# 	int test(int x) { return table[x]; }
# }

2. 'table' is some data from an external source i.e. lib.foobar and you  
should refer to it by it's full name, now, I agree it's somewhat ugly to  
have to say:

# class B : A {
# 	int test(int x) { return lib.foobar.table[x]; }
# }

if you have to use it in several places, so.. what about:

# class B : A {
#	alias table lib.foobar.table;
# 	int test(int x) { return table[x]; }
# }

> Maybe it's even more dangerous, somehow,
> to insert the file scope between the base class and derived class.

That at least increases the distance in terms of seeing the class and it's  
parent at the same time, so would make it harder to spot the bug.

> In any case, it seems to me that this is a detectable case of ambiguity,  
> and it's not unreasonable to flag it as such, and require the :: to be  
> used.

The way name resolution works IIRC is to start in the current scope and  
keep stepping up till it finds a name match, then it does implicit  
conversions to make the type match.

So, once the parent class definition has been added, there is no ambiguity  
(according to the name resolution system).

We could force people to refer to global variables by their full name  
(allowing aliasing as I have shown)

> The problem will also be avoided if Joe's member 'table' is private. It
> might not compile, but that's better than compiling with the wrong  
> meaning.

Given the name resolution rules I'd expect an error.

> I apologize for not stating this in D terms, and I apologize profusely if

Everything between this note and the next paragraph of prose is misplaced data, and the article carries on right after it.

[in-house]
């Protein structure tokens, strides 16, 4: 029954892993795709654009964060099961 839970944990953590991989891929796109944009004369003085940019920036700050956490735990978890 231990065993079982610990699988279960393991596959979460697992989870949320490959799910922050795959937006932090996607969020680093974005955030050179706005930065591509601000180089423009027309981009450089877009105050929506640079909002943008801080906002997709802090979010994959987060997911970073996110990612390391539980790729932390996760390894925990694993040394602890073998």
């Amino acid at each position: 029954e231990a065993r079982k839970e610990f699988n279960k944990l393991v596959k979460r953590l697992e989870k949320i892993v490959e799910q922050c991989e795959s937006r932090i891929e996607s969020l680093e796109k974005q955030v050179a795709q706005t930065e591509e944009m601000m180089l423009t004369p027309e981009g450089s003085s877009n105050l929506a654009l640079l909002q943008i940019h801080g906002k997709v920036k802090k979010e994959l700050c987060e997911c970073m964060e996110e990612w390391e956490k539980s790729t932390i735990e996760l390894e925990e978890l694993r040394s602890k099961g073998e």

> this is discussed in the D docs somewhere, but I haven't had time to read
> it all yet... will do so before further ramblings..
> I did see just now that there is a with(){ } in D, which may suffer from  
> the
> same problem, but this time accidentally hiding local vars instead of
> file-scope? This is more dangerous, if only because naming conventions  
> are much
> less likely to protect you.

It seems "with" does have the same set of problems.

It seems to me that there are 2 solutions to this problem:

1. change name resolution to continue searching for a match after finding  
one, allowing it to highlight the ambiguity with an error, which would in  
some (many?) cases cause...

2. require the complete explicit specification of everything.

IIRC C# uses 2 above?

Which itself causes more typing for you and I, larger source files, slower  
parsing/compile times, etc. So, are the benefits worth the costs? As with  
everything it depends where you want to draw the line.

Regan
January 24, 2005
Re: What is the difference between 'is' and '==='?
>>>    if(!(x is null))
>>>
>>>is never going to be an attractive form
>>
>>Until there are booleans in D, you can use:
>>
>>if(x)
> 
> I'm afraid I never write a non-boolean conditional
> (sub-)expression, so you won't catch me doing that. ;)

IMO if(x) should be made the official form of this idiom, in D.

And documented as such.

Every language has its preferred idioms, and every idiom can be attacked 
as unobvious, dangerous, etc. But having these idioms is what makes the 
language more fluent and usable.

The standard idioms make source code much more readable.

I understand that C or C++ users may feel uncomfortable with it. Heck, 
in the old days nothing forced the C compiler writer to use the 
all-zeros bit pattern to represent the null pointer. (Anybody wanna 
flame check it out first.)

I seem to remember that in D it is guaranteed that a null pointer is 
considered false in boolean contexts, but I couldn't find it now. And it 
seemed to be written in stone. Therefore, in D if(x) will stay valid.
January 24, 2005
Re: What is the difference between 'is' and '==='?
>"Lars Ivar Igesund" <larsivar@igesund.net> wrote in message news:cstu97$mqj$1@digitaldaemon.com...
>> Matthew wrote:
>>> So're we getting an 'isnt'?
>>>
>>>     if(!(x is null))
>>>
>>> is never going to be an attractive form
>>
>> I find this form quite appealing. So sue me.

I've never liked this in any language,
not just because of the two almost adjacent () (which tend
to bury the vital "!" ), but because it's a double negative. 
'x is null' is a negative; the 'if' is
followed by something you only do with a valid 'x'. What